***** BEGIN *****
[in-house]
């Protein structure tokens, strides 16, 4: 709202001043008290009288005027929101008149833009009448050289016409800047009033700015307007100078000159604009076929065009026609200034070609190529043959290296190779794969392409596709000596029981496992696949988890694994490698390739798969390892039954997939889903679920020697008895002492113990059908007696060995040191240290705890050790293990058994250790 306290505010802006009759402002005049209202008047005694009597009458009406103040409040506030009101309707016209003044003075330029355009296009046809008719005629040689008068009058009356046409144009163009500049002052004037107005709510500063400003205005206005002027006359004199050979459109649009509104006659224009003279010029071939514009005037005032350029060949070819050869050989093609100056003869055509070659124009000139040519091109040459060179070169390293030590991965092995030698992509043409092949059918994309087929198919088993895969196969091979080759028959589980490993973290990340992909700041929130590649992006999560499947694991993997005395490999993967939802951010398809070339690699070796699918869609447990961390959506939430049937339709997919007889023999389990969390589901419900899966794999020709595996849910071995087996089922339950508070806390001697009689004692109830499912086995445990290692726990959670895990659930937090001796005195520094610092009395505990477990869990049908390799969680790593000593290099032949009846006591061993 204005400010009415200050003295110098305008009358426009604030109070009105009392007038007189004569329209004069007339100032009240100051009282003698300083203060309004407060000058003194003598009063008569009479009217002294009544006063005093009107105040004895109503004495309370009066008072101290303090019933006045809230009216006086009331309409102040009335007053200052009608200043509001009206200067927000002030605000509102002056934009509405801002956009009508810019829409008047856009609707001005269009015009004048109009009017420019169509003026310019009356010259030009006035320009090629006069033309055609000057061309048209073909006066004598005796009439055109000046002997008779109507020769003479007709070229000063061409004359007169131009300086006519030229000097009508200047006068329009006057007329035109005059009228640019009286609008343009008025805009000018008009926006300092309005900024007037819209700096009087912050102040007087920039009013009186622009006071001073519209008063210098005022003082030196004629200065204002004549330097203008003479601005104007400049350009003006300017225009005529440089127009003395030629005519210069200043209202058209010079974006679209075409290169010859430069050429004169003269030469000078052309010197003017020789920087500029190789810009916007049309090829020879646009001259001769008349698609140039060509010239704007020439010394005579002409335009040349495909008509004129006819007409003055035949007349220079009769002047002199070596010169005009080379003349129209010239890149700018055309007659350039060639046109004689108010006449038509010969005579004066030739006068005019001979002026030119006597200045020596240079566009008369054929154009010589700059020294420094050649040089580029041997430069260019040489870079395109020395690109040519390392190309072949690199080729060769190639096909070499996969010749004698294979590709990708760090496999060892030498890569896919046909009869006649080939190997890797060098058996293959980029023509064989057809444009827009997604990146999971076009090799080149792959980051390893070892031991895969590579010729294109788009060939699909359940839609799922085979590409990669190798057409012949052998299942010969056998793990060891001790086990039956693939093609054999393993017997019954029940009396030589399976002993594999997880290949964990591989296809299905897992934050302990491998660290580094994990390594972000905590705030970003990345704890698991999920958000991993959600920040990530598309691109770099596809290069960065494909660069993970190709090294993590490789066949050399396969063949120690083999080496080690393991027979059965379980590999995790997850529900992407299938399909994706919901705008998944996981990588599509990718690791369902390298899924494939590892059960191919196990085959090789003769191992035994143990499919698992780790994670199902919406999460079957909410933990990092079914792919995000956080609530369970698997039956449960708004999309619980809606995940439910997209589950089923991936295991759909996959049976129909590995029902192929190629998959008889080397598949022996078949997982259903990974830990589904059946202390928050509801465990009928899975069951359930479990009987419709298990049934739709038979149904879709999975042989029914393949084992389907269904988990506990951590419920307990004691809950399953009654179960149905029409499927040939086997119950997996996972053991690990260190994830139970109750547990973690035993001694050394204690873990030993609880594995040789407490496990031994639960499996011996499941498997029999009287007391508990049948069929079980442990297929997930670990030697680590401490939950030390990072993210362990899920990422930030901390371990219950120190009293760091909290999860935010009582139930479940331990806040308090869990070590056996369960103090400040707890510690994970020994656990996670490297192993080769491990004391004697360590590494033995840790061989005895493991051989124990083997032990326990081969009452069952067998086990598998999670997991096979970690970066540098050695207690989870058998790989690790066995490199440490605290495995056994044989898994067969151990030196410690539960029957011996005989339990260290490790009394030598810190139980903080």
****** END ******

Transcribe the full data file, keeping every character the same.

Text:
[in-house]
């Protein structure tokens, strides 16, 4: 709202001043008290009288005027929101008149833009009448050289016409800047009033700015307007100078000159604009076929065009026609200034070609190529043959290296190779794969392409596709000596029981496992696949988890694994490698390739798969390892039954997939889903679920020697008895002492113990059908007696060995040191240290705890050790293990058994250790 306290505010802006009759402002005049209202008047005694009597009458009406103040409040506030009101309707016209003044003075330029355009296009046809008719005629040689008068009058009356046409144009163009500049002052004037107005709510500063400003205005206005002027006359004199050979459109649009509104006659224009003279010029071939514009005037005032350029060949070819050869050989093609100056003869055509070659124009000139040519091109040459060179070169390293030590991965092995030698992509043409092949059918994309087929198919088993895969196969091979080759028959589980490993973290990340992909700041929130590649992006999560499947694991993997005395490999993967939802951010398809070339690699070796699918869609447990961390959506939430049937339709997919007889023999389990969390589901419900899966794999020709595996849910071995087996089922339950508070806390001697009689004692109830499912086995445990290692726990959670895990659930937090001796005195520094610092009395505990477990869990049908390799969680790593000593290099032949009846006591061993 204005400010009415200050003295110098305008009358426009604030109070009105009392007038007189004569329209004069007339100032009240100051009282003698300083203060309004407060000058003194003598009063008569009479009217002294009544006063005093009107105040004895109503004495309370009066008072101290303090019933006045809230009216006086009331309409102040009335007053200052009608200043509001009206200067927000002030605000509102002056934009509405801002956009009508810019829409008047856009609707001005269009015009004048109009009017420019169509003026310019009356010259030009006035320009090629006069033309055609000057061309048209073909006066004598005796009439055109000046002997008779109507020769003479007709070229000063061409004359007169131009300086006519030229000097009508200047006068329009006057007329035109005059009228640019009286609008343009008025805009000018008009926006300092309005900024007037819209700096009087912050102040007087920039009013009186622009006071001073519209008063210098005022003082030196004629200065204002004549330097203008003479601005104007400049350009003006300017225009005529440089127009003395030629005519210069200043209202058209010079974006679209075409290169010859430069050429004169003269030469000078052309010197003017020789920087500029190789810009916007049309090829020879646009001259001769008349698609140039060509010239704007020439010394005579002409335009040349495909008509004129006819007409003055035949007349220079009769002047002199070596010169005009080379003349129209010239890149700018055309007659350039060639046109004689108010006449038509010969005579004066030739006068005019001979002026030119006597200045020596240079566009008369054929154009010589700059020294420094050649040089580029041997430069260019040489870079395109020395690109040519390392190309072949690199080729060769190639096909070499996969010749004698294979590709990708760090496999060892030498890569896919046909009869006649080939190997890797060098058996293959980029023509064989057809444009827009997604990146999971076009090799080149792959980051390893070892031991895969590579010729294109788009060939699909359940839609799922085979590409990669190798057409012949052998299942010969056998793990060891001790086990039956693939093609054999393993017997019954029940009396030589399976002993594999997880290949964990591989296809299905897992934050302990491998660290580094994990390594972000905590705030970003990345704890698991999920958000991993959600920040990530598309691109770099596809290069960065494909660069993970190709090294993590490789066949050399396969063949120690083999080496080690393991027979059965379980590999995790997850529900992407299938399909994706919901705008998944996981990588599509990718690791369902390298899924494939590892059960191919196990085959090789003769191992035994143990499919698992780790994670199902919406999460079957909410933990990092079914792919995000956080609530369970698997039956449960708004999309619980809606995940439910997209589950089923991936295991759909996959049976129909590995029902192929190629998959008889080397598949022996078949997982259903990974830990589904059946202390928050509801465990009928899975069951359930479990009987419709298990049934739709038979149904879709999975042989029914393949084992389907269904988990506990951590419920307990004691809950399953009654179960149905029409499927040939086997119950997996996972053991690990260190994830139970109750547990973690035993001694050394204690873990030993609880594995040789407490496990031994639960499996011996499941498997029999009287007391508990049948069929079980442990297929997930670990030697680590401490939950030390990072993210362990899920990422930030901390371990219950120190009293760091909290999860935010009582139930479940331990806040308090869990070590056996369960103090400040707890510690994970020994656990996670490297192993080769491990004391004697360590590494033995840790061989005895493991051989124990083997032990326990081969009452069952067998086990598998999670997991096979970690970066540098050695207690989870058998790989690790066995490199440490605290495995056994044989898994067969151990030196410690539960029957011996005989339990260290490790009394030598810190139980903080």